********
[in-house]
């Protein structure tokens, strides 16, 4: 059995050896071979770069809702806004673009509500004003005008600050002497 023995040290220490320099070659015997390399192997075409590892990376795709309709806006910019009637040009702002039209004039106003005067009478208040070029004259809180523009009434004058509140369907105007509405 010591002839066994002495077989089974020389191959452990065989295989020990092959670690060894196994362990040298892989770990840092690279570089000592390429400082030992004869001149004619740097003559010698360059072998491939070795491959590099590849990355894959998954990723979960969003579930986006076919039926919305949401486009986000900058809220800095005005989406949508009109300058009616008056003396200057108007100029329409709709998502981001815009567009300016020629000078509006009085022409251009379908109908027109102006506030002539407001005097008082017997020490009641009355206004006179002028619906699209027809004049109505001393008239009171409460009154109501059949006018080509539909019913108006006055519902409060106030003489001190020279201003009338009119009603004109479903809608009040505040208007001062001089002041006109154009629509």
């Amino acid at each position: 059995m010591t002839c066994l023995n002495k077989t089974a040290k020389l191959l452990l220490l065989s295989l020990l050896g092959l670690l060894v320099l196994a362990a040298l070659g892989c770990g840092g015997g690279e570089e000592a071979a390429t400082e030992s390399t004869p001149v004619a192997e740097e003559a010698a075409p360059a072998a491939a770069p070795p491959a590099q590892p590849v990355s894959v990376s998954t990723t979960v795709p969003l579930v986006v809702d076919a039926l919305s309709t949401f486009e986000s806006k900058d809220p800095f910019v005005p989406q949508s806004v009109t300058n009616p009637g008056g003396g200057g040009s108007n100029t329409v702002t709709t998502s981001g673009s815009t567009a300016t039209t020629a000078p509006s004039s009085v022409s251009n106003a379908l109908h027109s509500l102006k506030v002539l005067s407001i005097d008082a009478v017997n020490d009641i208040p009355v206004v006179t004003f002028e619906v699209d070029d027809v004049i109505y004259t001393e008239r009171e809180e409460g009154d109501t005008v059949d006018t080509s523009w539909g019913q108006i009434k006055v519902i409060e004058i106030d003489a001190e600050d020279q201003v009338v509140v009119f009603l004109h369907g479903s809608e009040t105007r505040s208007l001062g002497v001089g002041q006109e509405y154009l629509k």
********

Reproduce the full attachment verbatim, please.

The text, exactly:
[in-house]
């Protein structure tokens, strides 16, 4: 059995050896071979770069809702806004673009509500004003005008600050002497 023995040290220490320099070659015997390399192997075409590892990376795709309709806006910019009637040009702002039209004039106003005067009478208040070029004259809180523009009434004058509140369907105007509405 010591002839066994002495077989089974020389191959452990065989295989020990092959670690060894196994362990040298892989770990840092690279570089000592390429400082030992004869001149004619740097003559010698360059072998491939070795491959590099590849990355894959998954990723979960969003579930986006076919039926919305949401486009986000900058809220800095005005989406949508009109300058009616008056003396200057108007100029329409709709998502981001815009567009300016020629000078509006009085022409251009379908109908027109102006506030002539407001005097008082017997020490009641009355206004006179002028619906699209027809004049109505001393008239009171409460009154109501059949006018080509539909019913108006006055519902409060106030003489001190020279201003009338009119009603004109479903809608009040505040208007001062001089002041006109154009629509």
């Amino acid at each position: 059995m010591t002839c066994l023995n002495k077989t089974a040290k020389l191959l452990l220490l065989s295989l020990l050896g092959l670690l060894v320099l196994a362990a040298l070659g892989c770990g840092g015997g690279e570089e000592a071979a390429t400082e030992s390399t004869p001149v004619a192997e740097e003559a010698a075409p360059a072998a491939a770069p070795p491959a590099q590892p590849v990355s894959v990376s998954t990723t979960v795709p969003l579930v986006v809702d076919a039926l919305s309709t949401f486009e986000s806006k900058d809220p800095f910019v005005p989406q949508s806004v009109t300058n009616p009637g008056g003396g200057g040009s108007n100029t329409v702002t709709t998502s981001g673009s815009t567009a300016t039209t020629a000078p509006s004039s009085v022409s251009n106003a379908l109908h027109s509500l102006k506030v002539l005067s407001i005097d008082a009478v017997n020490d009641i208040p009355v206004v006179t004003f002028e619906v699209d070029d027809v004049i109505y004259t001393e008239r009171e809180e409460g009154d109501t005008v059949d006018t080509s523009w539909g019913q108006i009434k006055v519902i409060e004058i106030d003489a001190e600050d020279q201003v009338v509140v009119f009603l004109h369907g479903s809608e009040t105007r505040s208007l001062g002497v001089g002041q006109e509405y154009l629509k």